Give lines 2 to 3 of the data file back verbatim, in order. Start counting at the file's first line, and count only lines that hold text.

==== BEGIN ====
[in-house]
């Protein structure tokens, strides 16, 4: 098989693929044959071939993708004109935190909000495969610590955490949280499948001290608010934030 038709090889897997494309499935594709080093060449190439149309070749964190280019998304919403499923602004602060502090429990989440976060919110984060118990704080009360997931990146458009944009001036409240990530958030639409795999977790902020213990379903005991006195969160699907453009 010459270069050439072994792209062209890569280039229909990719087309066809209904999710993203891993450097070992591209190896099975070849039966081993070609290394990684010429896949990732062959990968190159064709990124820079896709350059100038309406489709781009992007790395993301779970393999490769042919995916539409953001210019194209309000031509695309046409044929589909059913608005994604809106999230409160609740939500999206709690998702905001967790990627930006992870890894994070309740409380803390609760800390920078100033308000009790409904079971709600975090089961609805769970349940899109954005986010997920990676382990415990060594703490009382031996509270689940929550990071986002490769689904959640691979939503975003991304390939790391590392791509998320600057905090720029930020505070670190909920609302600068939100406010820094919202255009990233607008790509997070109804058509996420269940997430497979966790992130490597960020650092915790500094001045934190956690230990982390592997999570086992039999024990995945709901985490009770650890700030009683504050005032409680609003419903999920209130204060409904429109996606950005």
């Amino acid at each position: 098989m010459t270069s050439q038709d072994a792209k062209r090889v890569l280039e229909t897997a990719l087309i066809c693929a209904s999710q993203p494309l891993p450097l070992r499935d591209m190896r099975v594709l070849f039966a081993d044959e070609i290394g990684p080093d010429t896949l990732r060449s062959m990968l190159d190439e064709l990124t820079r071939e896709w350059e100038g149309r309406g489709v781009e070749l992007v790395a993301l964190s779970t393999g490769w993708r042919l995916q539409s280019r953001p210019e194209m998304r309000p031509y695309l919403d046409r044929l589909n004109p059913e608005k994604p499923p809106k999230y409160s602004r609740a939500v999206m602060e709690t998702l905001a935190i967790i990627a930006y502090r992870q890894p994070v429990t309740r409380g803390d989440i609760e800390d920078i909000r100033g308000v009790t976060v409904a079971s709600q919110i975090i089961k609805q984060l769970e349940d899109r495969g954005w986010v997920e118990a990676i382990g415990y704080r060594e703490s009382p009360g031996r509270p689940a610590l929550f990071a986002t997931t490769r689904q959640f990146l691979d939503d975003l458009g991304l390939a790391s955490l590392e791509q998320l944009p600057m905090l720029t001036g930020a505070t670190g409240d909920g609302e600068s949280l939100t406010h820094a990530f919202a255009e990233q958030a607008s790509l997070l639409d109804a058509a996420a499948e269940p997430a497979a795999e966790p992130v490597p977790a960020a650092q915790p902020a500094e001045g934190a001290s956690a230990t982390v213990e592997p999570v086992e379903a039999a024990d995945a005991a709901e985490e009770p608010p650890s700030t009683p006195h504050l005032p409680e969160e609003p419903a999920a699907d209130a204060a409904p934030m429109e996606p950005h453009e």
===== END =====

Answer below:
């Protein structure tokens, strides 16, 4: 098989693929044959071939993708004109935190909000495969610590955490949280499948001290608010934030 038709090889897997494309499935594709080093060449190439149309070749964190280019998304919403499923602004602060502090429990989440976060919110984060118990704080009360997931990146458009944009001036409240990530958030639409795999977790902020213990379903005991006195969160699907453009 010459270069050439072994792209062209890569280039229909990719087309066809209904999710993203891993450097070992591209190896099975070849039966081993070609290394990684010429896949990732062959990968190159064709990124820079896709350059100038309406489709781009992007790395993301779970393999490769042919995916539409953001210019194209309000031509695309046409044929589909059913608005994604809106999230409160609740939500999206709690998702905001967790990627930006992870890894994070309740409380803390609760800390920078100033308000009790409904079971709600975090089961609805769970349940899109954005986010997920990676382990415990060594703490009382031996509270689940929550990071986002490769689904959640691979939503975003991304390939790391590392791509998320600057905090720029930020505070670190909920609302600068939100406010820094919202255009990233607008790509997070109804058509996420269940997430497979966790992130490597960020650092915790500094001045934190956690230990982390592997999570086992039999024990995945709901985490009770650890700030009683504050005032409680609003419903999920209130204060409904429109996606950005």
């Amino acid at each position: 098989m010459t270069s050439q038709d072994a792209k062209r090889v890569l280039e229909t897997a990719l087309i066809c693929a209904s999710q993203p494309l891993p450097l070992r499935d591209m190896r099975v594709l070849f039966a081993d044959e070609i290394g990684p080093d010429t896949l990732r060449s062959m990968l190159d190439e064709l990124t820079r071939e896709w350059e100038g149309r309406g489709v781009e070749l992007v790395a993301l964190s779970t393999g490769w993708r042919l995916q539409s280019r953001p210019e194209m998304r309000p031509y695309l919403d046409r044929l589909n004109p059913e608005k994604p499923p809106k999230y409160s602004r609740a939500v999206m602060e709690t998702l905001a935190i967790i990627a930006y502090r992870q890894p994070v429990t309740r409380g803390d989440i609760e800390d920078i909000r100033g308000v009790t976060v409904a079971s709600q919110i975090i089961k609805q984060l769970e349940d899109r495969g954005w986010v997920e118990a990676i382990g415990y704080r060594e703490s009382p009360g031996r509270p689940a610590l929550f990071a986002t997931t490769r689904q959640f990146l691979d939503d975003l458009g991304l390939a790391s955490l590392e791509q998320l944009p600057m905090l720029t001036g930020a505070t670190g409240d909920g609302e600068s949280l939100t406010h820094a990530f919202a255009e990233q958030a607008s790509l997070l639409d109804a058509a996420a499948e269940p997430a497979a795999e966790p992130v490597p977790a960020a650092q915790p902020a500094e001045g934190a001290s956690a230990t982390v213990e592997p999570v086992e379903a039999a024990d995945a005991a709901e985490e009770p608010p650890s700030t009683p006195h504050l005032p409680e969160e609003p419903a999920a699907d209130a204060a409904p934030m429109e996606p950005h453009e």